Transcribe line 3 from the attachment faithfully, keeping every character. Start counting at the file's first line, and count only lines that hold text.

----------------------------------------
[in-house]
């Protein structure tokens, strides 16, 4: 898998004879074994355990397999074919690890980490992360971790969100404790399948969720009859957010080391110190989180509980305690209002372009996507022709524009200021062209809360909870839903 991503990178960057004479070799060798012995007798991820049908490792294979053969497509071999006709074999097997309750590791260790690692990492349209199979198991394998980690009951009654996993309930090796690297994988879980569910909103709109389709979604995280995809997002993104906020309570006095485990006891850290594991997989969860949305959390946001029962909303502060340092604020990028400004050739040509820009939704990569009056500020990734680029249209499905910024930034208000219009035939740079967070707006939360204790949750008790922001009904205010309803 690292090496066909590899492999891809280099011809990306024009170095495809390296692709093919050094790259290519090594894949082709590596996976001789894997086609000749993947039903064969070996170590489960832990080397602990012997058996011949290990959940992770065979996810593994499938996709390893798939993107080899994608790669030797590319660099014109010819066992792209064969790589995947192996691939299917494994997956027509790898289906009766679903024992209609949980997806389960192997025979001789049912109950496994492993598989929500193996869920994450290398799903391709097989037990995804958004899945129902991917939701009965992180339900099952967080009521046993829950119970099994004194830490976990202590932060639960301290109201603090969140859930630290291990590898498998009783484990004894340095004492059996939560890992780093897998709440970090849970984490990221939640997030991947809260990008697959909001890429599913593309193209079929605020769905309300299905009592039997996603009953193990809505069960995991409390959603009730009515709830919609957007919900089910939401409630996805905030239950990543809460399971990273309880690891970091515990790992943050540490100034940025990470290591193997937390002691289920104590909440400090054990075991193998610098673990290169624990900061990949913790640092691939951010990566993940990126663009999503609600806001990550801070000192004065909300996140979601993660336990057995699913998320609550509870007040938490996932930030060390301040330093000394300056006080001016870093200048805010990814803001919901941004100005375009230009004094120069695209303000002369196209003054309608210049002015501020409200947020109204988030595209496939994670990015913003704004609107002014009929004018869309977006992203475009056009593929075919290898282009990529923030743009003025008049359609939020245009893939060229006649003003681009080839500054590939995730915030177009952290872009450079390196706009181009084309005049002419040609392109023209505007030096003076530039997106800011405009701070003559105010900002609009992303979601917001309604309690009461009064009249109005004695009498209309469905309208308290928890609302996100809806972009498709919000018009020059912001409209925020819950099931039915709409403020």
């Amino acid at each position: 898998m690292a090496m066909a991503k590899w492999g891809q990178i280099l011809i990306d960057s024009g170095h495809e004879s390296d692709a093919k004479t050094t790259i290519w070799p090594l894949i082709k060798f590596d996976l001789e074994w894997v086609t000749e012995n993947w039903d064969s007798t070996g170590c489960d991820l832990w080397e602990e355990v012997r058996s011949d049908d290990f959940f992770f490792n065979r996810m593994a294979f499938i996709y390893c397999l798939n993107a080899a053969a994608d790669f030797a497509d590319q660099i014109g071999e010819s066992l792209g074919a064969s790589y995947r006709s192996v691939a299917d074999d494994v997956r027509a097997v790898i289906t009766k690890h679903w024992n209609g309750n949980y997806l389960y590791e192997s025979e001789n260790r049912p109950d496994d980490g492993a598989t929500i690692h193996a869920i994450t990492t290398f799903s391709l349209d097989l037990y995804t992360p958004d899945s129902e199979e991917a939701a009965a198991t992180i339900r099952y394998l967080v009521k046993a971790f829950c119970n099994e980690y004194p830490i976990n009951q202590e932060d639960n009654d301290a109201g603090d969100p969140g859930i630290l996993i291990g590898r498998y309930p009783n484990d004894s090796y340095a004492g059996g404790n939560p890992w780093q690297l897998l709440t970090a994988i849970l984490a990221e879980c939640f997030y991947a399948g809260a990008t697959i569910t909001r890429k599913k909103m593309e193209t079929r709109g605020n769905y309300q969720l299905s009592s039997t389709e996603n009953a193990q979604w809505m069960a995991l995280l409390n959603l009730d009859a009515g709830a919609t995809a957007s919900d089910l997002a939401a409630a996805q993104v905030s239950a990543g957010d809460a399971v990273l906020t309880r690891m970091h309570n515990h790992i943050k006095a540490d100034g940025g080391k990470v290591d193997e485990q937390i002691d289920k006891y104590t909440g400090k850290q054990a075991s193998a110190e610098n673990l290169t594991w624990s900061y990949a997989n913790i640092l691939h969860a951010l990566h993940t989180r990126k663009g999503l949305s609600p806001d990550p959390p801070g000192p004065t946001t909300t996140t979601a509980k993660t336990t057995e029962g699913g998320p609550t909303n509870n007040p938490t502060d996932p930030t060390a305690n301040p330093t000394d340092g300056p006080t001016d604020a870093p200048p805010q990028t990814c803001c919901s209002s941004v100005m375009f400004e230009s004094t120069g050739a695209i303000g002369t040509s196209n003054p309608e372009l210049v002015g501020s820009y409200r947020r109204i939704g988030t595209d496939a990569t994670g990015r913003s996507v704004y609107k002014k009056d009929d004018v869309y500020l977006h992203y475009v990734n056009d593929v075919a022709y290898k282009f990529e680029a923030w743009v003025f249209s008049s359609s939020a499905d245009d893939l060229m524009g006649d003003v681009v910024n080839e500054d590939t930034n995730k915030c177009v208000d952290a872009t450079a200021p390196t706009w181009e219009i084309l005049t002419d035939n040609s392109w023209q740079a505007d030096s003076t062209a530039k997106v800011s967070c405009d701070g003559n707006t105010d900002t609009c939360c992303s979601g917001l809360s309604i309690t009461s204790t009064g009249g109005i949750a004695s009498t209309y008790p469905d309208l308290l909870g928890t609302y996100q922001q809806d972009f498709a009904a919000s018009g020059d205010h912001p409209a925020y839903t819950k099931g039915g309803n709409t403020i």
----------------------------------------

């Amino acid at each position: 898998m690292a090496m066909a991503k590899w492999g891809q990178i280099l011809i990306d960057s024009g170095h495809e004879s390296d692709a093919k004479t050094t790259i290519w070799p090594l894949i082709k060798f590596d996976l001789e074994w894997v086609t000749e012995n993947w039903d064969s007798t070996g170590c489960d991820l832990w080397e602990e355990v012997r058996s011949d049908d290990f959940f992770f490792n065979r996810m593994a294979f499938i996709y390893c397999l798939n993107a080899a053969a994608d790669f030797a497509d590319q660099i014109g071999e010819s066992l792209g074919a064969s790589y995947r006709s192996v691939a299917d074999d494994v997956r027509a097997v790898i289906t009766k690890h679903w024992n209609g309750n949980y997806l389960y590791e192997s025979e001789n260790r049912p109950d496994d980490g492993a598989t929500i690692h193996a869920i994450t990492t290398f799903s391709l349209d097989l037990y995804t992360p958004d899945s129902e199979e991917a939701a009965a198991t992180i339900r099952y394998l967080v009521k046993a971790f829950c119970n099994e980690y004194p830490i976990n009951q202590e932060d639960n009654d301290a109201g603090d969100p969140g859930i630290l996993i291990g590898r498998y309930p009783n484990d004894s090796y340095a004492g059996g404790n939560p890992w780093q690297l897998l709440t970090a994988i849970l984490a990221e879980c939640f997030y991947a399948g809260a990008t697959i569910t909001r890429k599913k909103m593309e193209t079929r709109g605020n769905y309300q969720l299905s009592s039997t389709e996603n009953a193990q979604w809505m069960a995991l995280l409390n959603l009730d009859a009515g709830a919609t995809a957007s919900d089910l997002a939401a409630a996805q993104v905030s239950a990543g957010d809460a399971v990273l906020t309880r690891m970091h309570n515990h790992i943050k006095a540490d100034g940025g080391k990470v290591d193997e485990q937390i002691d289920k006891y104590t909440g400090k850290q054990a075991s193998a110190e610098n673990l290169t594991w624990s900061y990949a997989n913790i640092l691939h969860a951010l990566h993940t989180r990126k663009g999503l949305s609600p806001d990550p959390p801070g000192p004065t946001t909300t996140t979601a509980k993660t336990t057995e029962g699913g998320p609550t909303n509870n007040p938490t502060d996932p930030t060390a305690n301040p330093t000394d340092g300056p006080t001016d604020a870093p200048p805010q990028t990814c803001c919901s209002s941004v100005m375009f400004e230009s004094t120069g050739a695209i303000g002369t040509s196209n003054p309608e372009l210049v002015g501020s820009y409200r947020r109204i939704g988030t595209d496939a990569t994670g990015r913003s996507v704004y609107k002014k009056d009929d004018v869309y500020l977006h992203y475009v990734n056009d593929v075919a022709y290898k282009f990529e680029a923030w743009v003025f249209s008049s359609s939020a499905d245009d893939l060229m524009g006649d003003v681009v910024n080839e500054d590939t930034n995730k915030c177009v208000d952290a872009t450079a200021p390196t706009w181009e219009i084309l005049t002419d035939n040609s392109w023209q740079a505007d030096s003076t062209a530039k997106v800011s967070c405009d701070g003559n707006t105010d900002t609009c939360c992303s979601g917001l809360s309604i309690t009461s204790t009064g009249g109005i949750a004695s009498t209309y008790p469905d309208l308290l909870g928890t609302y996100q922001q809806d972009f498709a009904a919000s018009g020059d205010h912001p409209a925020y839903t819950k099931g039915g309803n709409t403020i």